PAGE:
Vote yes, and keep organizing

November 20, 2009

Leighton Christiansen, a graduate assistant in the School of Library and Information Science at University of Illinois and a steward in the Graduate Employees Organization, looks at the contract offer his union won after a two-day strike.

NOW THAT University of Illinois at Urbana-Champaign (UIUC) graduate employees have suspended our historic strike, we face an important decision: how to vote on the tentative agreement. I would encourage fellow Graduate Employees Organization (GEO) members to vote "yes"--with the understanding that the fight is not over, and there is much organizing ahead.

The tentative agreement includes an increase in the university's share of the student health fee, a 10 percent increase in wages for the lowest-paid graduate employees, and two more weeks of parental leave (unpaid, unfortunately).

The highlight of the contract for many members is that we now have language that makes our tuition waivers a right of employment. Any detrimental changes to a teaching or graduate assistantship is now grievable, whereas before it was just a favor granted by the Board of Trustees.

The board floated ideas on changing or dropping tuition waivers in the spring as a cost-cutting measure. Without tuition waivers, many UIUC grad employees would not be able to afford to work and go to school.

Striking members of the Graduate Employees Organization at the University of Illinois at Urbana-Champaign
Striking members of the Graduate Employees Organization at the University of Illinois at Urbana-Champaign (Chris Tuck)

It has to be said that we didn't get everything we wanted in this contract. While the wages for the lowest paid will increase, the increase will leave them far below the living wage goal we set in our initial offers.

Further, by going along with the campus-wide wage program offered by UIUC to all bargaining units, we effectively agreed to a 0 percent cost-of-living adjustment for the three years of the deal. In theory, we could get a raise, but during negotiations, the administration bargaining team said that the campus wage program would be 0 percent for the next three years.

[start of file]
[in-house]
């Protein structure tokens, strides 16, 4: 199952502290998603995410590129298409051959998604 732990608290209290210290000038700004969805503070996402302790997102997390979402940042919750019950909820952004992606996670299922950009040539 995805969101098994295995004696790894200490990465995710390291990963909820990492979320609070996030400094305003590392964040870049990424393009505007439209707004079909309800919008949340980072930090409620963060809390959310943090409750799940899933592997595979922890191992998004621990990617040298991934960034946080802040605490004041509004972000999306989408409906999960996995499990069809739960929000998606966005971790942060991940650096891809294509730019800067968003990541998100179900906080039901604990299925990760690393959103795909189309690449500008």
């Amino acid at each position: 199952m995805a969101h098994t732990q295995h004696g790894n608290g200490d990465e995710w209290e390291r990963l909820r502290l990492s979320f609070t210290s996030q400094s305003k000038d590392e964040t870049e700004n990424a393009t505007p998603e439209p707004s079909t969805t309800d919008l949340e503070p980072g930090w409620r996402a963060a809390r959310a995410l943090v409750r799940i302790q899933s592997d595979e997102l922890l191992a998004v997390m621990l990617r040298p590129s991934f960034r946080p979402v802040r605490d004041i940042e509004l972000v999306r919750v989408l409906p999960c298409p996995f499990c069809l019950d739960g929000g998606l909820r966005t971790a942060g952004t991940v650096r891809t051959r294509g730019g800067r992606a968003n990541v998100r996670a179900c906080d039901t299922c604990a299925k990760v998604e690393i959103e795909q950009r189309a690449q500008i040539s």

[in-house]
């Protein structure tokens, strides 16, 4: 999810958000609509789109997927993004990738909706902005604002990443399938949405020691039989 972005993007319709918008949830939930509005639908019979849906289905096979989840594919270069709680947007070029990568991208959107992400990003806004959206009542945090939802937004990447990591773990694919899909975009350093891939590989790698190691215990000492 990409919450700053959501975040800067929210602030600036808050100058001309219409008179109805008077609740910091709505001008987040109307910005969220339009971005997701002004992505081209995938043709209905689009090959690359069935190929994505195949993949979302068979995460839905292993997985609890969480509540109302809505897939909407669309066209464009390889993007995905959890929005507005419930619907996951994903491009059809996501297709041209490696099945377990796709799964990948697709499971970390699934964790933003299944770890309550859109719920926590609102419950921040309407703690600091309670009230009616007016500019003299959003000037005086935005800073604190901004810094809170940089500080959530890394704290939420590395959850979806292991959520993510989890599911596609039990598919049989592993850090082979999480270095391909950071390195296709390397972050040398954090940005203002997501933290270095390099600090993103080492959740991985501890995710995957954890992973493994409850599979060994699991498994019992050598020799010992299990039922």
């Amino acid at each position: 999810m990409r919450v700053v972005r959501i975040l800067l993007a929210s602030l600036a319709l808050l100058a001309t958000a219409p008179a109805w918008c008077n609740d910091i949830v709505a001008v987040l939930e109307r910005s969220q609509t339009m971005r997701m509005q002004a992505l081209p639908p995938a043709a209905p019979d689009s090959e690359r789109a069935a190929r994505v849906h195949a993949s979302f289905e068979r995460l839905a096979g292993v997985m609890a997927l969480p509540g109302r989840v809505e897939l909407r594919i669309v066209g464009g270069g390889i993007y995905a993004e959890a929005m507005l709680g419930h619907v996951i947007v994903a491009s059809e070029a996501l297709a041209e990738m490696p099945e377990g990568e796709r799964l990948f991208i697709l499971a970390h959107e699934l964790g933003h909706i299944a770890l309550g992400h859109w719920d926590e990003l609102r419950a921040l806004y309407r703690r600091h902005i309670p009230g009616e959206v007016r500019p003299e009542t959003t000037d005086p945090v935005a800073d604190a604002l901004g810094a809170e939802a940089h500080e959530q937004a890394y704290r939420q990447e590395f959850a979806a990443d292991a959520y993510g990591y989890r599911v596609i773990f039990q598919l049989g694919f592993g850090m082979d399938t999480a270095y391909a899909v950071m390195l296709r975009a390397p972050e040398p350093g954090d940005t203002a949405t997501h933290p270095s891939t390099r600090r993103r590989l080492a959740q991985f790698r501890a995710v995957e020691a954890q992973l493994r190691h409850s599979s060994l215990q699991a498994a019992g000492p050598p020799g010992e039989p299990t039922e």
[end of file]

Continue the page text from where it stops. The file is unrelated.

So it's true that we didn't do so well on the financials. But we must also put this contract in context. Using the recession as what they thought to be a bullet-proof argument, university administrators came at us with a union-busting contract: attacks on our grievance procedure, the right to furlough us, and a scope clause that would hamstring future fightbacks.

Because of our organizing zeal and strike power, the UIUC bargaining team had to pull each of these demands off of the table.

In the last few months, the GEO reached out and organized hundreds of new members. We now have the greatest percentage of our bargaining unit signed up as members that the union has ever had. We need to use this energy to consolidate the departments where we are strong, and organize departments where we are weak or unrepresented. And we need to join with other campus unions to fight for a living wage for all workers at UIUC.

While we didn't get everything we wanted in the contract, we said we would strike until we got a tuition waiver guarantee in our contract. In the face of the university's arrogance and campaign of lies--and two days of cold rain--we stood strong, and we won our key demand.

Let our victory slogan be: 'We Did Not Waiver!'

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